Dancing With the Stars and American Idol Recap: Bundling the Pain of Sanjaya and Paulina
I'm thinking he just doesn't give a crap anymore.
That's my conclusion after seeing the weirdly impressive faux-hawk hairstyle lovable loser Sanjaya Malakar came up with for Tuesday's American Idol performance episode. (click here if you can't make embedded video work)
Given how odd Tuesday's show was -- forced to perform songs associated with celebrity coach Gwen Stefani, the Idols were straining to find tunes with memorable melodies and decent vocal opportunities -- Sanjaya's towering column of hair was guaranteed to be the topic of discussion this morning on the morning shows and cable channels.
It's a typical Idol circumstance. Until the show shakes off the losers and gets down to the real contenders, fans must suffer through this circus, where those more, um, vocally challenged contestants try charm (Phil Stacey), sex appeal (Haley Scarnato) and outrageousness (Sanjaya) to extend their 15 minutes.
As usual, acid-tongued judge Simon Cowell had the two best lines of the night, telling Sanjaya "I presume there's no mirror in your dressing room," before noting "I don't think it matters what we say anymore."
How right you are, Simon. These are Idol's dog days; a peculiar sort of reality TV-fed hell made worse by the inability of Stefani to say much about the contestants beyond "stick to the melody" and "I can't wait to see how he/she does" onstage. No wonder they allowed contestants to sing songs that "inspired" Stefani, too; one run through Don't Speak and it's obvious -- her success is as much about washboard abs and a pin-up's smile than anything she's actually singing.
Sanjaya, clearly sick of all the jibes about his look and performance clocked in the equivalent of Britney going bald. It remains to be seen whether his small bit of televised rebellion endears him to the teenyboppers who are keeping him on the show, or finally puts him -- and us -- out of our misery.
My pal Lisa DeMoraes at the Washington Post sez Sanjaya's hair has already won the competition. And USA Today coins a way-cool name for those who can't get enough of the follically endowed man-boy: Fanjayas.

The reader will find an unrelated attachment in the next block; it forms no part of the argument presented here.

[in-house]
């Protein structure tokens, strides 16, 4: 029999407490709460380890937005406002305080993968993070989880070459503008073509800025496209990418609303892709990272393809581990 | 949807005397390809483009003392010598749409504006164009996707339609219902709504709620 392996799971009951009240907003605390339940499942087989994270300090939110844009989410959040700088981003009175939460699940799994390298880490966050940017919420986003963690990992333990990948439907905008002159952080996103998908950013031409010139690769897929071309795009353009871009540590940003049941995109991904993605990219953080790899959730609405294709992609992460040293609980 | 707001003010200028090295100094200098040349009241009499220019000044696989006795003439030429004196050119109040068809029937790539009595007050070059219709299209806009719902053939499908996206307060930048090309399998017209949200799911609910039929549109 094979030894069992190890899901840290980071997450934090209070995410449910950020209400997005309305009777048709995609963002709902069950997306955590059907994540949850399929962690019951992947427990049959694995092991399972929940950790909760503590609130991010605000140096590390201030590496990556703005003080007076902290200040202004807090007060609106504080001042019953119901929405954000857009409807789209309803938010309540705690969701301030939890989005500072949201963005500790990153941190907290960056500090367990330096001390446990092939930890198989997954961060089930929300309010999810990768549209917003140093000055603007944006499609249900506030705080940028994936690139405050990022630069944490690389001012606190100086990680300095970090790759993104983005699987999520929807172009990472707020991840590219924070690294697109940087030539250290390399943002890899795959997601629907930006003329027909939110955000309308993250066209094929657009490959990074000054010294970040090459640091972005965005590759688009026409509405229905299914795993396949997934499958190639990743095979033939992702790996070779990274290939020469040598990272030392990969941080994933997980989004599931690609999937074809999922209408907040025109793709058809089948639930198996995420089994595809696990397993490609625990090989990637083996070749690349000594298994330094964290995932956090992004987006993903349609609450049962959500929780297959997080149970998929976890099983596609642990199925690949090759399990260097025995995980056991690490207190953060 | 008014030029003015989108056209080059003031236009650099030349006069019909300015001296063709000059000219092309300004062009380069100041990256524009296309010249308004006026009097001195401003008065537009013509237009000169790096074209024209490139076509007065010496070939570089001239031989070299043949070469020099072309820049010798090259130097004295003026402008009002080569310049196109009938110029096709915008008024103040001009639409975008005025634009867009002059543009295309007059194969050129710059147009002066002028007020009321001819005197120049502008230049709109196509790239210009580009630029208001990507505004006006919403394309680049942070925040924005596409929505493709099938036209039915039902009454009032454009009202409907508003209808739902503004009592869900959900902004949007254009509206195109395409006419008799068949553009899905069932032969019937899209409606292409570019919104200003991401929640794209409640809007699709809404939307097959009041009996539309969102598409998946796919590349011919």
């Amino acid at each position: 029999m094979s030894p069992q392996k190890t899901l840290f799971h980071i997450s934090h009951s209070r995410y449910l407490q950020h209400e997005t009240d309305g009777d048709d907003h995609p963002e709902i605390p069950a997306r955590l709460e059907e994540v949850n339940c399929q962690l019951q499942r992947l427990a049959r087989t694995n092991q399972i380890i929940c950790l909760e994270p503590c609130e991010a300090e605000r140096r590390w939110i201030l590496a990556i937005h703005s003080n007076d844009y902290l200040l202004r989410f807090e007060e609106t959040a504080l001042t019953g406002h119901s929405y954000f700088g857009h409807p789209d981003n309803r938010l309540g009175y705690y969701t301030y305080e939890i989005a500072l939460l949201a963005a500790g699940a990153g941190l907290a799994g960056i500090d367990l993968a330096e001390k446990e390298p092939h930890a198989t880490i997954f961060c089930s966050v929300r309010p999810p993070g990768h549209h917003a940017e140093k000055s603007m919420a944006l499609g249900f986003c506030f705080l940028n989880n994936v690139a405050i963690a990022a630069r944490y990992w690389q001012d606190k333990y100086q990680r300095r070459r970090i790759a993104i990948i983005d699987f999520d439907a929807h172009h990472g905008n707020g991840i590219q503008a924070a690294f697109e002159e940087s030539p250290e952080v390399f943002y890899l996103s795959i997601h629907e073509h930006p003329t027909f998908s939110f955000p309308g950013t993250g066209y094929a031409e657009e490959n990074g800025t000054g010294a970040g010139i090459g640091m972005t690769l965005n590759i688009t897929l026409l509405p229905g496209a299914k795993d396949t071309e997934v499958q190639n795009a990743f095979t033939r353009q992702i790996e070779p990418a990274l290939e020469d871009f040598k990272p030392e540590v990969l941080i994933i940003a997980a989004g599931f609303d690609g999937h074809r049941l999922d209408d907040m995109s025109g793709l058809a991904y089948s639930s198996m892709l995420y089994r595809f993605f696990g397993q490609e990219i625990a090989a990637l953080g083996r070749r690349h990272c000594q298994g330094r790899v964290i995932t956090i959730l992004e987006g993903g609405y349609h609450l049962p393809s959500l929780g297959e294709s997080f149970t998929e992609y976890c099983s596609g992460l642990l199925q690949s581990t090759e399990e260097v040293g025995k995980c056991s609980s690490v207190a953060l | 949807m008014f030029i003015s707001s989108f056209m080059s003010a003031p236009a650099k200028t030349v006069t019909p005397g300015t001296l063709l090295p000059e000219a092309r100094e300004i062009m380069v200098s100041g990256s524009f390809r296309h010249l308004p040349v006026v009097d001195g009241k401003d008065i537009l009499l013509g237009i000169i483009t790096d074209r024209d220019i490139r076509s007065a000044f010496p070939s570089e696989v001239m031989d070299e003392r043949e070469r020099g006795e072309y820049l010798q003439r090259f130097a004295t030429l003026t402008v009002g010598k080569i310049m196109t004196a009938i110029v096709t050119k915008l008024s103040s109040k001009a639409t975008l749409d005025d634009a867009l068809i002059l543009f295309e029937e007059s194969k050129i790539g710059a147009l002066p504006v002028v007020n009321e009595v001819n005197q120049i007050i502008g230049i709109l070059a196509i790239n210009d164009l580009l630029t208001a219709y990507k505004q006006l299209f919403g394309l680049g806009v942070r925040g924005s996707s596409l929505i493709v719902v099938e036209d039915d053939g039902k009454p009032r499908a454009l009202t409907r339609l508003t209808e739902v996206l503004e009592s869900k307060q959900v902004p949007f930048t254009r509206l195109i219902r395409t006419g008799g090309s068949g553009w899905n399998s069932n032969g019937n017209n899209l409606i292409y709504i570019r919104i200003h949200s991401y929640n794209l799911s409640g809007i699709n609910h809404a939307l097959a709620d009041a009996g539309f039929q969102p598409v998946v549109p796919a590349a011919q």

Wonder what it would be like if Sanjaya had his own hair studio?
Dancing With the Stars Embraces it's Own Mediocrity
Is there any celebrity whose name says exciting, contemporary dance moves like Dionne Warwick?
I think it was about halfway through the show -- as the program''s professional dancers were gyrating through a super-cheesy rendition of Queen's already cheddar-filled pop hit Don't Stop Me Now -- that I began to feel like I was watching one of those outlandish parody production numbers occasionally presented on The Simpsons.
This episode had it all: a long-faded pop singer trotting out TWO inexplicably ill-fitting '70s hits; a clumsy attempt at building suspense by staggering revelations of which couples did worst; sprawling dance numbers which excluded the celebrities viewers ostensibly tuned in to see and a bloated, hourlong slot that left producers horribly, awfully achingly deseperate to fill time.
Former E! correspondent Samantha Harris earned the Brian Dunkleman Award for lamest co-host on a reality show -- stepping all over super-smooth partner Tom Bergeron, stumbling over her lines and asking contestants variations on "How does it feel?" so often that Bergeron himself had to stop her from saying it when well-deserved loser Paulina Porizkova was finally announced. (how long before ABC suits realize the super-capable Bergeron is more than qualified to guide this train wreck by himself?)
And why, pray tell, was Chuck Woolery in the audience (and why wasn't he at least providing some kitschy drama by breaking into tears, like Hasselhoff)?
I can only pray ratings drop off enough that I don't feel obligated to relive the horror, week after week, documenting the slow decay of a TV audience who would rather watch Billy Ray Cyrus clomp around a dance floor than, say, a really cool Ray Liotta series.